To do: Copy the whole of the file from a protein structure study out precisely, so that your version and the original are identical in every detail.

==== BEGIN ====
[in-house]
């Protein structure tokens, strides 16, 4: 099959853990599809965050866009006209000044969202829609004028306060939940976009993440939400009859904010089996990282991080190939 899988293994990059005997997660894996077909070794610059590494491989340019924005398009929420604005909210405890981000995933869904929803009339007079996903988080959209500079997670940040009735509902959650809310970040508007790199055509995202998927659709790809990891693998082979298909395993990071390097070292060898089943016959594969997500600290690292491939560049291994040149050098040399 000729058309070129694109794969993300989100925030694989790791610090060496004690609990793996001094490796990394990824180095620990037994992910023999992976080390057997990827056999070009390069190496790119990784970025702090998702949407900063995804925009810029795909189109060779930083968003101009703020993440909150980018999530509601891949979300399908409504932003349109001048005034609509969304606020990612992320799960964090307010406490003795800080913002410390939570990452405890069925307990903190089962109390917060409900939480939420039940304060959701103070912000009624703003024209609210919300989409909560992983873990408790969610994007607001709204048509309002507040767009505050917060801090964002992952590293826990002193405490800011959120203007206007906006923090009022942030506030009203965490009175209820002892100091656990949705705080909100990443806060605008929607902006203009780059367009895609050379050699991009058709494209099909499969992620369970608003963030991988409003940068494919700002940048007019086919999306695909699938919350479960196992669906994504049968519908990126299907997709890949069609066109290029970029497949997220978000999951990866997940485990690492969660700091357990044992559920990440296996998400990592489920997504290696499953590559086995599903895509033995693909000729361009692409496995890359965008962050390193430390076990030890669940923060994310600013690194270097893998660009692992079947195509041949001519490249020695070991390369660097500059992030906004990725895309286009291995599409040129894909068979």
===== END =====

[in-house]
């Protein structure tokens, strides 16, 4: 099959853990599809965050866009006209000044969202829609004028306060939940976009993440939400009859904010089996990282991080190939 899988293994990059005997997660894996077909070794610059590494491989340019924005398009929420604005909210405890981000995933869904929803009339007079996903988080959209500079997670940040009735509902959650809310970040508007790199055509995202998927659709790809990891693998082979298909395993990071390097070292060898089943016959594969997500600290690292491939560049291994040149050098040399 000729058309070129694109794969993300989100925030694989790791610090060496004690609990793996001094490796990394990824180095620990037994992910023999992976080390057997990827056999070009390069190496790119990784970025702090998702949407900063995804925009810029795909189109060779930083968003101009703020993440909150980018999530509601891949979300399908409504932003349109001048005034609509969304606020990612992320799960964090307010406490003795800080913002410390939570990452405890069925307990903190089962109390917060409900939480939420039940304060959701103070912000009624703003024209609210919300989409909560992983873990408790969610994007607001709204048509309002507040767009505050917060801090964002992952590293826990002193405490800011959120203007206007906006923090009022942030506030009203965490009175209820002892100091656990949705705080909100990443806060605008929607902006203009780059367009895609050379050699991009058709494209099909499969992620369970608003963030991988409003940068494919700002940048007019086919999306695909699938919350479960196992669906994504049968519908990126299907997709890949069609066109290029970029497949997220978000999951990866997940485990690492969660700091357990044992559920990440296996998400990592489920997504290696499953590559086995599903895509033995693909000729361009692409496995890359965008962050390193430390076990030890669940923060994310600013690194270097893998660009692992079947195509041949001519490249020695070991390369660097500059992030906004990725895309286009291995599409040129894909068979």